Recently resigned OPERA spokesperson Antonio Ereditato (second from the left) at CERN in 2011. (Courtesy: Maximilien Brice/CERN)
By Tushna Commissariat
Late afternoon on a Friday is perhaps not the best time to break important news, but the OPERA collaboration in Italy has got newsrooms buzzing with the resignation of its spokesperson Antonio Ereditato of the University of Bern in Switzerland. Although Reuters was the first to break the story, details were scant, with no comments from OPERA and the National Institute of Nuclear Physics in Italy saying only that it “took note” of his resignation. The OPERA collaboration, based at the Gran Sasso Laboratory in Italy, hit the headlines last September when it claimed that it had observed neutrinos travelling faster than the speed of light as they travelled the 730 km from CERN to the Italian lab. However, after having scrutinized all aspects of the experiment in a search of systematic errors, it was discovered that a faulty cable and one other potential source of error could explain the strange results.
When I attempted to reach the OPERA collaboration at the Gran Sasso lab, a lone student answered the phone and politely informed me that he was the only one there. A phone call to the CERN press office proved even more interesting, as the press officer who answered (she refused to give me her name) said that CERN had no comment to make about the resignation as the OPERA experiment is “not a CERN collaboration” and that it “only sends [the researchers] a beam of neutrinos”. This is quite a big change from last year, when CERN seemingly enjoyed the publicity of the headlines crediting it with the discovery.
A call to the INFN press office finally seemed to provide some answers, as a helpful press officer gave me a comment from Antonio Masiero, vice president at the INFN. “Acknowledging the resignation of Professor Antonio Ereditato, spokesperson of the Opera experiment, the INFN hopes that the collaboration will find its unity and new leadership again in pursuing its primary objective, that of observing [neutrino oscillations] starting with μ-type neutrinos coming from CERN. We would like to remind you, as reported in the meeting held at the INFN Gran Sasso laboratory last Wednesday, further and definitive measurements of the speed of neutrinos will be done at Gran Sasso with four experiments, including OPERA, when CERN will send a new neutrino bunched beam at the end of April,” he says.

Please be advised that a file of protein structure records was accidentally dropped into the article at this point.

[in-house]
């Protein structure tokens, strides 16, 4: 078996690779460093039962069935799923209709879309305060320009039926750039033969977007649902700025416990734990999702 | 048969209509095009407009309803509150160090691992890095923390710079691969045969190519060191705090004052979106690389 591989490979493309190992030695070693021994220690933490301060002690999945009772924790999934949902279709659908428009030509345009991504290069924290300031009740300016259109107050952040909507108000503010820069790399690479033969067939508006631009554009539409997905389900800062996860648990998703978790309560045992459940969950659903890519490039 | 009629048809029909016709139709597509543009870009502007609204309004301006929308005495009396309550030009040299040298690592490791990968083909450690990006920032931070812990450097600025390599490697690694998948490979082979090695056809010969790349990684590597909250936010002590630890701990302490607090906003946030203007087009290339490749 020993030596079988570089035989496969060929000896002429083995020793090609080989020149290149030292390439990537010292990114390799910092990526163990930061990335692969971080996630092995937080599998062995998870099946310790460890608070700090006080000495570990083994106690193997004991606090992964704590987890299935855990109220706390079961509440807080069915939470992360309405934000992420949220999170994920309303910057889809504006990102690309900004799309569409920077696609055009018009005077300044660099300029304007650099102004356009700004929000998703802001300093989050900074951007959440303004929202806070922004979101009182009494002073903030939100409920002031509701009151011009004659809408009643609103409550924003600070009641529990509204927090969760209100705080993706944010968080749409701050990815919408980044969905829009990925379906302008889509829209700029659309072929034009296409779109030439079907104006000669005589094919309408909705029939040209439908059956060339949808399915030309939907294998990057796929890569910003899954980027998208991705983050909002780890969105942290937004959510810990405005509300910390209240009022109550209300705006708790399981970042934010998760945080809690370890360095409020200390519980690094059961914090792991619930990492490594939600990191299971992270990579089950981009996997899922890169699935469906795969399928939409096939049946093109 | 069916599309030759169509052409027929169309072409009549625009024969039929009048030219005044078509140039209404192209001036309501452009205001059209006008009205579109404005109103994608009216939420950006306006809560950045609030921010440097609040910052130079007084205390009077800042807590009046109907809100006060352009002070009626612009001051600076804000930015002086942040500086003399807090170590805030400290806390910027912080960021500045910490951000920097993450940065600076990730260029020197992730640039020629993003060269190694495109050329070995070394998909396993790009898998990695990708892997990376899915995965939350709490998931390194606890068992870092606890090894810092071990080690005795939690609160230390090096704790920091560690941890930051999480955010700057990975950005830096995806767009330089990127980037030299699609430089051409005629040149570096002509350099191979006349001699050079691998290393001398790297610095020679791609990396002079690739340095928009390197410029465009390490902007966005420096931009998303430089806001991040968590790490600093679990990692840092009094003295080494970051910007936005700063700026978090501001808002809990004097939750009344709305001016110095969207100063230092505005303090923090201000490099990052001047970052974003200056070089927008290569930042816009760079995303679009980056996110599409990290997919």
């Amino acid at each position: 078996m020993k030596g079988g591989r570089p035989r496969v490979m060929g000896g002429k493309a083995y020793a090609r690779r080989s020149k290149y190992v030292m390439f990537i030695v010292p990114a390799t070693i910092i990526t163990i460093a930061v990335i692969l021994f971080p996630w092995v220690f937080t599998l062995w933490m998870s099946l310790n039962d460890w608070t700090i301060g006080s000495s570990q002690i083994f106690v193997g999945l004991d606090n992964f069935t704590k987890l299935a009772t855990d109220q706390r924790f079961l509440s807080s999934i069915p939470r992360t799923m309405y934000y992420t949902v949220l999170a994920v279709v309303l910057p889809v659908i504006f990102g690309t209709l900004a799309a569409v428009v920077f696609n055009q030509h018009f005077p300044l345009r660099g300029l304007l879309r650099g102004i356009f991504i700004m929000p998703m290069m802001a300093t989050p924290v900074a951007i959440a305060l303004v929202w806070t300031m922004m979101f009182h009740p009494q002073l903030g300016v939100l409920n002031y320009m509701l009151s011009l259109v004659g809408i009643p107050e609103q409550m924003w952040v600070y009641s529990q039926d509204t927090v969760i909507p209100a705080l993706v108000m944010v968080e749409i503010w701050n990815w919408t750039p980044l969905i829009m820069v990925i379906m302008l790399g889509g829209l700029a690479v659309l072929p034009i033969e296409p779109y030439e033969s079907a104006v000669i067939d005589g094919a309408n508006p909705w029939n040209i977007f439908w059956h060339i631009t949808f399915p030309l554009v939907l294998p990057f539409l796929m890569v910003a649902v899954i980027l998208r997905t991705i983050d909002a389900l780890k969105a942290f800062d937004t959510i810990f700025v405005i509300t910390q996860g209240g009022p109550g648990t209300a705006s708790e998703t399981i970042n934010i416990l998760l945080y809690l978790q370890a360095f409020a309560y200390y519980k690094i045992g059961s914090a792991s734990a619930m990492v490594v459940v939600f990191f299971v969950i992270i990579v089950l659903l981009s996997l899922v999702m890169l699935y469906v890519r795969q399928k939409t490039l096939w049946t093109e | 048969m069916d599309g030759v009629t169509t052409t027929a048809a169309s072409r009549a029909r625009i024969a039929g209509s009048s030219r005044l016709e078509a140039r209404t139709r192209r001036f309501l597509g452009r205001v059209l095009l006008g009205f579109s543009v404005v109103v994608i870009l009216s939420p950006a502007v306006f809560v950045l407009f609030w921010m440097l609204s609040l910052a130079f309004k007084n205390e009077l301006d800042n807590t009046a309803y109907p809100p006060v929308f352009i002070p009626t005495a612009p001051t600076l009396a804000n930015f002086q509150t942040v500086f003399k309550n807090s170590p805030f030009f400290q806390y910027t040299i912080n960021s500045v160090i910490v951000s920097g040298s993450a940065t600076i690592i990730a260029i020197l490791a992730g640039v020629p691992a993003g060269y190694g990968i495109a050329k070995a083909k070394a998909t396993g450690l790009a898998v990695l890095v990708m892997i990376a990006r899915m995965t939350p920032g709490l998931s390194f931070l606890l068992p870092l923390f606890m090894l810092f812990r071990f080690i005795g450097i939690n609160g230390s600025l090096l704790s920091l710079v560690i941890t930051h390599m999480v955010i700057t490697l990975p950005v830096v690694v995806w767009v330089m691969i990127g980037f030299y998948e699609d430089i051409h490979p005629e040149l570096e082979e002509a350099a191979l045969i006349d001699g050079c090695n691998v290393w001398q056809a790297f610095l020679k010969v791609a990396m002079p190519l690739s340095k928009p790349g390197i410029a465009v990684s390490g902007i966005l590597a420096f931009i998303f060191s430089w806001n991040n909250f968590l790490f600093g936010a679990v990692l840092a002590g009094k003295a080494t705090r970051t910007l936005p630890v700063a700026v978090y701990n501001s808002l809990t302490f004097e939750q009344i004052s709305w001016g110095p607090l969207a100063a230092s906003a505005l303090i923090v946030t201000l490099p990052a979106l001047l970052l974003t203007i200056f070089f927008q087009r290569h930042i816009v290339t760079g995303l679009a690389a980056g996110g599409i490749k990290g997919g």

My colleague James Dacey spoke to Luca Stanco, leader of the OPERA group at the University of Padovo, who gave us some insights into what really led to Ereditato’s resignation. According to Stanco, Ereditato resigned following a vote of no-confidence. Stanco told physicsworld.com that the vote took place last night, with 55% of the collaboration opting for a vote of no-confidence in their spokesperson. He said that while a formal motion of no-confidence required 67% of votes, it seems that Ereditato decided that resignation was the correct thing to do. The reason for the lack of confidence, Stanco says, was that many in the collaboration felt that Ereditato had failed to be sufficiently cautious when discussing the superluminal-neutrino results, having failed to make it clear that these were preliminary. “I was against the way things were communicated,” Stanco says. “In front of the media, we had a duty to be more careful with our language.” Stanco says that it will now take a few weeks to find a new spokesperson. “We have to carry on. We are physicists and we have a duty to continue working on this as OPERA represents a huge investment,” he says.
Undoubtedly, more news and official comments about the resignation will follow in the days to come, but for now it seems that the OPERA researchers are keen to move on, with the upcoming run in May hopefully allowing them to explain their superluminal results once and for all.